Most of the steps are simple and fast but can be a bit intimidating when you first look through the rules. Especially how adventurers choose their targets can be a bit of a struggle to get everyone on the same page with. This is the only reason I would put Dark Domains as a higher weight game. The rest of it is nice and smooth. Once it starts to click, it becomes a fast, simple process to run through a game.
Dark Domains feels like it has a lot of inspiration from earlier worker placement games such as Lords of Waterdeep. It adds a much more thematic experience where the actions workers are taking are justified within the story of the game. Given the importance of spell casting and henchmen on the overall game state, Dark Domains puts a huge amount of power in the game on the things you do to augment your play.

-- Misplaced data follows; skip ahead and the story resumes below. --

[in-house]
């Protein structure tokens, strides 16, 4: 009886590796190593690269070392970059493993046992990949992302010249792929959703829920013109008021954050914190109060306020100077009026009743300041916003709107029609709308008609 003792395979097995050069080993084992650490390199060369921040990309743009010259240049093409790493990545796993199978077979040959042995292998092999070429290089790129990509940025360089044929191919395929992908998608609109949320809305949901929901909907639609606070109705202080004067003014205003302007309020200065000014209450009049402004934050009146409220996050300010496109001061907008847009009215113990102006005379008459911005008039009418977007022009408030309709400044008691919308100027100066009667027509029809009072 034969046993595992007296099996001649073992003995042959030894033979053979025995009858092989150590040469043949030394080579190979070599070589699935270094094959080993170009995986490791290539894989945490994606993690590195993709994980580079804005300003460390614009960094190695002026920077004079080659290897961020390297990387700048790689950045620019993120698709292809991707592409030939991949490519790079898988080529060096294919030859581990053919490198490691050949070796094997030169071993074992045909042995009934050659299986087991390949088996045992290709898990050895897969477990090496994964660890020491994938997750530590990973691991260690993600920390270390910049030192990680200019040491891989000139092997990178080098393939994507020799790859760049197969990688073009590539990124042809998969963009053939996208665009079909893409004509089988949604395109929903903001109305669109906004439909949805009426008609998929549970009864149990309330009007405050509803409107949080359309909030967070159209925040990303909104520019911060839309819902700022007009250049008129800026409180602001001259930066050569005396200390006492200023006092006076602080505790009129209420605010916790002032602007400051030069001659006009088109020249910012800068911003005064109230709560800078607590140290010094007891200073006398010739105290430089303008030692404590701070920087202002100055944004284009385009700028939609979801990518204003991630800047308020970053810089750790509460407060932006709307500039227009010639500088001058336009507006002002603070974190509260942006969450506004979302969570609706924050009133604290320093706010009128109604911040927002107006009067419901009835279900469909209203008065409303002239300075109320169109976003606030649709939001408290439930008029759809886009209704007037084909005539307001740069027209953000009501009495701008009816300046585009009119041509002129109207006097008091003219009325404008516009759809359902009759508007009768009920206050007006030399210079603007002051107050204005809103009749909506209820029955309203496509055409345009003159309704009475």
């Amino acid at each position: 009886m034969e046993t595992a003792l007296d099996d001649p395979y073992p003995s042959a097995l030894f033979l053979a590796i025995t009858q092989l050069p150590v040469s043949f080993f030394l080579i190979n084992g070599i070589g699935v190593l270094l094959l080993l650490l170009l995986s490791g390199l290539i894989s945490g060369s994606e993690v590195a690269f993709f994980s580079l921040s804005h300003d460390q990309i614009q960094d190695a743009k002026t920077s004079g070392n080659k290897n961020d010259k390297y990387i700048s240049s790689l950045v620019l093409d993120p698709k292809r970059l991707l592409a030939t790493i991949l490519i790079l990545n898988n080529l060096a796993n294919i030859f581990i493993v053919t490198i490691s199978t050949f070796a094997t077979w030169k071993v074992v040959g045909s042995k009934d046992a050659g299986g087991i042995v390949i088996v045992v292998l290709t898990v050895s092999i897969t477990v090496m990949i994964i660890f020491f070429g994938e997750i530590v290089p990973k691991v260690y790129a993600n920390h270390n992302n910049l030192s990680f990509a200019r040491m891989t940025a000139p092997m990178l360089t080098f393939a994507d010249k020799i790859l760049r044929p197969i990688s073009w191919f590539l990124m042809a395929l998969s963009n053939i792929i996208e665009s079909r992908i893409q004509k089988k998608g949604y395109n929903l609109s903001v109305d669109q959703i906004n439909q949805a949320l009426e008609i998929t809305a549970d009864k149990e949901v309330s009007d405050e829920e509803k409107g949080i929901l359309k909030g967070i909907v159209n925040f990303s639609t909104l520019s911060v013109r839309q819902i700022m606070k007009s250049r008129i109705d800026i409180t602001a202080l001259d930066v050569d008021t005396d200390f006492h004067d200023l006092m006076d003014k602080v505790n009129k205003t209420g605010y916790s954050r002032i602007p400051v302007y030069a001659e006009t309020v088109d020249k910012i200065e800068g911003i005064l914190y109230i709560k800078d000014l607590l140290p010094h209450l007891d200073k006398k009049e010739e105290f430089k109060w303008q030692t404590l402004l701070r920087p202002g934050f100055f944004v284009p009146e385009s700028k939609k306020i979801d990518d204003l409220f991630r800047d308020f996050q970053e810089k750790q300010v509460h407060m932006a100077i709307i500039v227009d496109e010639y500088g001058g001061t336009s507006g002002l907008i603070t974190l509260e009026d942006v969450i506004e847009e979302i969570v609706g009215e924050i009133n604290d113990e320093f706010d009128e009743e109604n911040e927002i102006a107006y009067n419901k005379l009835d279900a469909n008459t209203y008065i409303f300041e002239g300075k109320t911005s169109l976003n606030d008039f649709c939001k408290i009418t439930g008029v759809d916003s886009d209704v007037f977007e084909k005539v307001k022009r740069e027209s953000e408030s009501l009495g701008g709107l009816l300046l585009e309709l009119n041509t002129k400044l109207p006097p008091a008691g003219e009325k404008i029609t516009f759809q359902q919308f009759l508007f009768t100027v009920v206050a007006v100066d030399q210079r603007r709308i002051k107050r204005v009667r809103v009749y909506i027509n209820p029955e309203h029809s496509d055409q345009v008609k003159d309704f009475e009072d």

It encourages players to have different powers than their opponents. No player ends up with similar buildings in the same sections of their domain. They don’t have similar henchmen abilities. They don’t have incentives to use the same minion spaces on the main city board. Everyone will have a very different play experience even from the very first round of the game.
Competing for the main board actions that are most beneficial and well timed will always be a staple of the worker placement genre and is not lacking in Dark Domains. It all but eliminates the careful resource gathering typical in a worker placement and instead makes it an exercise in putting all the resources gained to better use than your opponents. In fact, gaining the main building materials is a single space on the board where all players can visit in the same round to convert as much money as they want into as many resources as they desire.
Dark Domains has so many cool side elements of the game and such a great theme pervading every choice a player makes. This makes it an ideal choice for both veteran gamers and for drawing new players into an existing group and getting them to enjoy the world of worker placement games.